Thursday, November 12, 2009

Burundi - the best date and banana cake

Burundi is a small East African country neighboring Tanzania, the Democratic Republic of the Congo and Rwanda. Intertribal tensions between the Hutus and Tutsis have devastated the country since it gained independence from Belgium in 1962. It’s a shame. It’s described as a beautiful country with gorgeous mountains and the finest inland beaches on the continent. The capital, Bujumbura, sits on the shores of Lake Tanganyika, the world’s oldest, longest and the second-deepest fresh water lake

For the Burundi meal I prepared Boko Boko Harees, a chicken and bulgur wheat dish served with fried onions and a chicken giblet/turmeric mixture. We also had a beans and bananas dish and a date and banana cake.

In the Boko Boko Harees recipe it said I needed whole or bulgur wheat. What did I get at the grocery store? I got whole wheat flour. When I got home I read in the recipe that I had to soak it for three hours. So what did I do? I put the whole wheat flour in a bowl and covered it with water. The recipe said that I had to drain it and I wondered how in the world I was going to drain dough! I wasn’t feeling well and my dad was flying in to visit us from Washington D.C. the next day and I had no patience for this. I then reread the directions and I finally saw bulgur wheat. There was no mention of flour! I felt like Amelia Bedelia in the kitchen, only she would have done a better job because she follows exact directions and I can’t read, apparently. Thank goodness I didn’t try and cook my chicken in that whole wheat flour crap. But there went dinner. It was already 7:30, I now needed to go to the grocery store, get bulgur and soak it for three hours! I was just going to have to cook the Boko Boko dinner the next night when my father was here. It’s not like I haven’t warned people about dinners at my house.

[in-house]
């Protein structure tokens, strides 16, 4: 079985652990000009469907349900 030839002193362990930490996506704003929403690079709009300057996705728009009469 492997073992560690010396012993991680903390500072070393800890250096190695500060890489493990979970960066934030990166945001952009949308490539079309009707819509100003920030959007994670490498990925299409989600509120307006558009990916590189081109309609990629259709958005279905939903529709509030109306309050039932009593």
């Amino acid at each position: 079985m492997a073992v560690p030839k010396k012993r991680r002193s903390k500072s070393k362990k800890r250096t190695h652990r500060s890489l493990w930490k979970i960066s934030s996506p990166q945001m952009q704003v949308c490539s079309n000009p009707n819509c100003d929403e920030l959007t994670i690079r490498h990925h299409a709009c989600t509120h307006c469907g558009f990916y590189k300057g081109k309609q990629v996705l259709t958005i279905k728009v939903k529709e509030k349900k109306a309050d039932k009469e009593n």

But there was still the cake. I, somehow, finagled Kevin into making the Burundi dessert. He’s much better at baking than I am. I attribute this to the fact that he’s an engineer. He’s very good with directions. I’m not. He’s precise. I’m not. He does what he’s told. I rebel. I’d rather throw some of this and some of that into a pot. The hell with exact measurements! So Kevin very diligently made the dessert (with Julia’s help). Wouldn’t you know, it came out beautifully. It couldn’t have tasted or looked more perfect if we had bought it at a bakery.

One of Julia’s best friends was over. He’s the sweetest little boy in the world, but the pickiest eater. I once had him over for dinner and I served lasagna and he wouldn’t eat that! But we gave him a piece of Kevin’s African cake and he loved it.

“Wow! This is delicious!” I heard him say while I poured my whole wheat flour slop into the trash. It was cake for dinner and my dad was just going to have to put up with eating Boko Boko Harees the next night.

I suppose there’s something to be said for following directions.

The next night, my dad was a good sport. When we sat down at the table and I placed Boko Boko Harees in front of him he exclaimed how good everything looked. The dish resembled, and tasted like, oatmeal with chicken in it. For sides, to go along with the Boko Boko, I served chicken hearts and livers fried in a turmeric paste and fried onions cooked in ghee. Ghee is a clarified butter primarily used in Indian cuisine. The beans and bananas were cooked with onion and paprika.